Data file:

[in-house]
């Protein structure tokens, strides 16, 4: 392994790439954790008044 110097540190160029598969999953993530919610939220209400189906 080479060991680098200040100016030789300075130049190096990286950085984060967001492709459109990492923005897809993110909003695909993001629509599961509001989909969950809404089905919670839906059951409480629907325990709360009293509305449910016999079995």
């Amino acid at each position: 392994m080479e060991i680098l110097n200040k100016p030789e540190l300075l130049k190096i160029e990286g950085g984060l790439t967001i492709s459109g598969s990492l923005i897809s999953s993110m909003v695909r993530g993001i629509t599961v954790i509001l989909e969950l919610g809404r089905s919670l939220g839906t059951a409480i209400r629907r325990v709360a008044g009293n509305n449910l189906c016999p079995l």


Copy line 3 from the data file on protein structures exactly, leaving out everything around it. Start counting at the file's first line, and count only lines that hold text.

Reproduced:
């Amino acid at each position: 392994m080479e060991i680098l110097n200040k100016p030789e540190l300075l130049k190096i160029e990286g950085g984060l790439t967001i492709s459109g598969s990492l923005i897809s999953s993110m909003v695909r993530g993001i629509t599961v954790i509001l989909e969950l919610g809404r089905s919670l939220g839906t059951a409480i209400r629907r325990v709360a008044g009293n509305n449910l189906c016999p079995l």